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Insect mimicry

HAVE YOU EVER SEEN AN INSECT DISGUISED AS A LEAF?

Maybe a stick that walks has caught your eye or you've seen a green-spotted yellow beetle crawling among bright yellow spring flowers. What is the advantage to this kind of disguise? Some insects and spiders use their body color as camouflage to either hide in wait for prey or to hide from predators. Did you know that a species of crab spider called goldenrod spider (Misumena vatia) can change body color from white to yellow depending on the color of flowers it is visiting? Mimicry is another adaptation that also can help disguise an insect. You may already know that the orange and black colored pattern of the Viceroy butterfly mimics those of the Monarch butterfly, a trait that may keep birds from eating them. There are also species of bee fly (Bombylius spp.) that mimic bees. These flies are nectar feeders, a trait that helps with plant pollination. They also use their disguise to parasitize solitary bee ground nests. Plants exhibit mimicry as well.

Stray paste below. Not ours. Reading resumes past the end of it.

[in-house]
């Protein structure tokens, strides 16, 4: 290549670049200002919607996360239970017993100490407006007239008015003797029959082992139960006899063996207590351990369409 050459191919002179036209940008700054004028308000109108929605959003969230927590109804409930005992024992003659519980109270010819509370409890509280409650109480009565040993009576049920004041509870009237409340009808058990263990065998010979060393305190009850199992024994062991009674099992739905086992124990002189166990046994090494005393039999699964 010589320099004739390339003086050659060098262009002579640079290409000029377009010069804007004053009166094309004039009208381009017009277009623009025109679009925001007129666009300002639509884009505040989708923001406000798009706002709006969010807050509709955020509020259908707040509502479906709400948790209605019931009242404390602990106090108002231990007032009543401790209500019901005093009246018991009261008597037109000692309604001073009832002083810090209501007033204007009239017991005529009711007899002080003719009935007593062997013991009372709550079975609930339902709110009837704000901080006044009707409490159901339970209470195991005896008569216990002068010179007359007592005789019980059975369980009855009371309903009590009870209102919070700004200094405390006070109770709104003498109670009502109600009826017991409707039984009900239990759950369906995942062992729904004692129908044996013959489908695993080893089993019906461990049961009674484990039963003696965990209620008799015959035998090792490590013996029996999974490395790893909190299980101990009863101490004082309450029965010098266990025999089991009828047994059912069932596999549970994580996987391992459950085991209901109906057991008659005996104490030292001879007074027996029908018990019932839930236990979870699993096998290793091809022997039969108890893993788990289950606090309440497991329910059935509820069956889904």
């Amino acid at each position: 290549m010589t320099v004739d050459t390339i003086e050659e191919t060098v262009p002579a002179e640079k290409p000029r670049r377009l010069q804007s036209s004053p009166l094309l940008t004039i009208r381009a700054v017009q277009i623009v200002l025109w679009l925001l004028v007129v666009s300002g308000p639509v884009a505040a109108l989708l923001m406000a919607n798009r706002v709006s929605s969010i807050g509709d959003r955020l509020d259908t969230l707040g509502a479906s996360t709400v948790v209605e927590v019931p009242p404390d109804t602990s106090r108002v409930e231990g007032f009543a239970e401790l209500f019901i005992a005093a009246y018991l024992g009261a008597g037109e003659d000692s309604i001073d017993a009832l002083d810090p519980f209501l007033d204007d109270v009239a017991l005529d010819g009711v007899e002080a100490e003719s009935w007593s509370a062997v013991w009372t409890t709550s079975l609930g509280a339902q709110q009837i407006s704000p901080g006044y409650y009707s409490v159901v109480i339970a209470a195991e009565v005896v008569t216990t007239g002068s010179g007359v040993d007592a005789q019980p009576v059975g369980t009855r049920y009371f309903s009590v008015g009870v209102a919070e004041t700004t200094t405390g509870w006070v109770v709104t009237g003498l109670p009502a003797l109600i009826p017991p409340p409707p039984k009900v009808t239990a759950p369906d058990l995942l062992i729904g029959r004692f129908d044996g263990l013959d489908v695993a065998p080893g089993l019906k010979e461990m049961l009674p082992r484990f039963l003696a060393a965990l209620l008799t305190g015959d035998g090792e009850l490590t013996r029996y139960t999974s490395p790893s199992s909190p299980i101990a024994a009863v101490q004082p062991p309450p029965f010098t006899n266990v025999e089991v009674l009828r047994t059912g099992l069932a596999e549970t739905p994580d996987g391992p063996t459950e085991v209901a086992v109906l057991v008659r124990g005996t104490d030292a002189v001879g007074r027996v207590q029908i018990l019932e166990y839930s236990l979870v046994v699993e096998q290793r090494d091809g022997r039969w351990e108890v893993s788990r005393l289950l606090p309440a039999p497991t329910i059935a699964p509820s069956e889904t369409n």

The bee orchid (Ophrys apifera) not only looks like a species of bumblebee, it also releases a set of chemicals called pheremones that attract male bees looking for female mates. This sneaky attraction helps with orchid pollination. Lithops are succulent plants native to Africa that resemble rocks and have a body shape that helps them disappear from predators as well as adapt to their desert-like surroundings.

When you are out in nature this spring, take a closer look at the plants and flowers and see if you can discover an insect or plant mimic. There are many surprises in nature just waiting to be discovered.

— Stephen Brueggerhoff, former Public Programs Manager at the Lady Bird Johnson Wildflower Center

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